>>>>> On Tue, 10 Apr 2012 12:44:25 -0400, Phil Stracchino said:
> On 04/10/2012 12:27 PM, Martin Simmons wrote:
> >>>>>> On Tue, 10 Apr 2012 11:15:29 -0400, Phil Stracchino said:
> >> On 04/10/2012 10:51 AM, Joe Nyland wrote:
> >>> I'm a bit ashamed to admit I'm still battling this! I've removed
> >>> '--delete-master-logs' from my mysqldump line, but it hasn't helped.
> >>> For some reason, it seems as if the dump does not contain any mention
> >>> of the temporary tables being created, neither do the binary logs,
> >>> however there are statements which refer to bacula.batch, as if it
> >>> should be there.
> >>> Could it be that these statements refer to a bacula.batch table which
> >>> was created by another thread prior to the mysql dump being created?
> >>> ...and that's why the "CREATE TEMPORARY TABLE bacula.batch" statement
> >>> is not in the binary logs after the full backup. Surely, if this were
> >>> the case, the bacula.batch table sowuld be included in the dump would
> >>> they not?
> >> No, because a dump will not contain temporary tables. So if you restore
> >> a dump and a set of binlogs that contain transactions referring to
> >> temporary tables extant when you created the dump, yes, those
> >> transactions are irretrievably orphaned.
> > Is mysql's backup procedure really that broken? Or maybe the problem is
> > caused by Bacula misusing temporary tables (e.g. without a transaction)?
> Why do you consider that "broken"?
> A temporary table has meaning and visibility only to a single database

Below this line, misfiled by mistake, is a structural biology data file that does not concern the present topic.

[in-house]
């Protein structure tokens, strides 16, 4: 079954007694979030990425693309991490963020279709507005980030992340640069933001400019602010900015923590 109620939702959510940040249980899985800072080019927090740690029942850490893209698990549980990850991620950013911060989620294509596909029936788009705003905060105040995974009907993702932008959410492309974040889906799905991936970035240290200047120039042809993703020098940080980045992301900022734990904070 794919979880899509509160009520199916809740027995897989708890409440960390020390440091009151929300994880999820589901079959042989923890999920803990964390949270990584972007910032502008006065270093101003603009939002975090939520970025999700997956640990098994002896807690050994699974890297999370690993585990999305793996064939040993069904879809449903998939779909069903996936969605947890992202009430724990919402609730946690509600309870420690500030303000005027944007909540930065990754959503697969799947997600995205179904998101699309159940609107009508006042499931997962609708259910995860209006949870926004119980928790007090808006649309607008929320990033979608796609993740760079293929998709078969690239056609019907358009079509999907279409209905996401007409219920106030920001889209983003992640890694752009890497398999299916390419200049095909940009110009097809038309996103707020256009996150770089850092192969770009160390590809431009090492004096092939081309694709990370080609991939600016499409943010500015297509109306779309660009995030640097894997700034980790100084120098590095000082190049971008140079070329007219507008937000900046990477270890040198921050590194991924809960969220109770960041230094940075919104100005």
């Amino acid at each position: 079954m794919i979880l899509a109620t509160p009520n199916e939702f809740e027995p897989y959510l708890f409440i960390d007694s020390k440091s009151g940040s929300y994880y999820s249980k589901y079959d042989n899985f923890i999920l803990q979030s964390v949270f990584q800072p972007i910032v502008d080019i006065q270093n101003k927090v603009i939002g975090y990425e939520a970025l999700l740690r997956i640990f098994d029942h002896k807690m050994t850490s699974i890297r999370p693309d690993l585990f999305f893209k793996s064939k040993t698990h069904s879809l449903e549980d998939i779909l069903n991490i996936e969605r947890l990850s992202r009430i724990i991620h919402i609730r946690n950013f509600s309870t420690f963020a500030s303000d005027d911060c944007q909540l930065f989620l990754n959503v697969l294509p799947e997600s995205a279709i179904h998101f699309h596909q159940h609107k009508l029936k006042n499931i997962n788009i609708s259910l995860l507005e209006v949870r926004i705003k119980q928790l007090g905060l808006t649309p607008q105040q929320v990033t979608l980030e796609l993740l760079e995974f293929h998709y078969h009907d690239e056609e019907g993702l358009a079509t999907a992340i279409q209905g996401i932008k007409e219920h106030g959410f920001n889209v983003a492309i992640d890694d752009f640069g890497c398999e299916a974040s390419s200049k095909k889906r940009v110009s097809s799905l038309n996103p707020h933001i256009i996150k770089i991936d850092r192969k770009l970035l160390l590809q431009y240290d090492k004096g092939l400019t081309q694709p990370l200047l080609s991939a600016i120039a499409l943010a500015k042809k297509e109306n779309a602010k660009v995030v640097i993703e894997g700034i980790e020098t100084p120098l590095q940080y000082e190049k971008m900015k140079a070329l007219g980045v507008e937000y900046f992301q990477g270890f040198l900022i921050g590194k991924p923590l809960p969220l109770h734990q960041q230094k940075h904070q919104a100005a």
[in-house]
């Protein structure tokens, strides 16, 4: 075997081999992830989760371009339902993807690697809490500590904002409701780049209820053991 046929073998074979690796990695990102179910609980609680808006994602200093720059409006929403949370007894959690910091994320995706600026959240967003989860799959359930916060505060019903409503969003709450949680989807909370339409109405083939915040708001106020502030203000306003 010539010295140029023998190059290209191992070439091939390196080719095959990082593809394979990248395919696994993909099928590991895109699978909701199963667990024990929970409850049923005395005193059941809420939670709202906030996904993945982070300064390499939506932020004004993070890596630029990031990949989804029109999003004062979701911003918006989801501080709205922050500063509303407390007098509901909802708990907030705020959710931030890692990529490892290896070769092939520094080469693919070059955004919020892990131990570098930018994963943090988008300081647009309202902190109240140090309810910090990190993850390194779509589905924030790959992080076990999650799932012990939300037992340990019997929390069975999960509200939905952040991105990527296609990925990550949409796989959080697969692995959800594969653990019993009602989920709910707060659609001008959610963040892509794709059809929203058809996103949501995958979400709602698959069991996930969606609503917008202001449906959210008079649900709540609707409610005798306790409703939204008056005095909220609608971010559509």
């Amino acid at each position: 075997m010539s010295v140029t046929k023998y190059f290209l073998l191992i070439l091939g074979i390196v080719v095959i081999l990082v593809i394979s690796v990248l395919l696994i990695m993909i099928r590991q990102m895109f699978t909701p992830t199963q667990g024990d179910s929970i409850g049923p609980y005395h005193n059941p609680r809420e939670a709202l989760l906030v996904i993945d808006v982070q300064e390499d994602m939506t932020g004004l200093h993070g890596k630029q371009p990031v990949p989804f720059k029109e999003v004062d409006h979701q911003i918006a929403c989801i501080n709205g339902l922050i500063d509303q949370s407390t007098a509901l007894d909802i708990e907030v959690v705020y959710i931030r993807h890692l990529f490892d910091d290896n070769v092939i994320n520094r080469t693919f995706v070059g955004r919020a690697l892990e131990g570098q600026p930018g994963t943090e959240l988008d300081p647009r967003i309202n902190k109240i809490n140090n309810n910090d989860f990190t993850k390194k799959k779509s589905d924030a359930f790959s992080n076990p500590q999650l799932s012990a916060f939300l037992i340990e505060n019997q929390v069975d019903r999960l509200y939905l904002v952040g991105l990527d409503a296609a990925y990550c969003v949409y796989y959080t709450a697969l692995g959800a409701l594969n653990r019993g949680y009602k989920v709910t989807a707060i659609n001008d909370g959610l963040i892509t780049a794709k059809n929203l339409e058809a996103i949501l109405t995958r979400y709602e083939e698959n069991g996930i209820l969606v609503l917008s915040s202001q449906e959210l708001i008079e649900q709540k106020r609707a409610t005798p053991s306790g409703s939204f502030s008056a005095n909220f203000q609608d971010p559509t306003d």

> connection. In order for there to be any use or purpose to backing up
> temporary tables, the backup would have to capture, and be able to
> restore, the entire state of both MySQL and whatever application was
> making the connection at the time. The mysqldump utility does not dump
> temporary tables because doing so is not useful. Expecting otherwise is
> like dropping and breaking your cellphone in the middle of a call,
> getting the phone replaced by your phone insurance, restoring your data
> and contacts back onto the new phone, and expecting to be able to just
> resume the interrupted call from the moment before you dropped the phone.
> You can *start a new call* and complete the conversation, if you
> remember what it was, but you can't just resume that call. It's gone,
> over, finito. And you can't restore a database and just resume a
> connection that happened to be running when you made the backup. That
> connection is gone, along with all of its thread-local state data.
Sorry, I didn't mean mysqldump on its own.
The MySQL documentation suggests that you can make a backup from the output of
mysqldump plus later binlogs and then use them to restore a database, but what
use is that if it doesn't work with temporary tables?
For this to work, all transactions should either be entirely in the output of
mysqldump or entirely in the later binlogs. This could probably work if
temporary tables are used within a transaction, because hopefully mysqldump
will wait for it to finish. It probably can't work if temporary tables are
used without a transaction.
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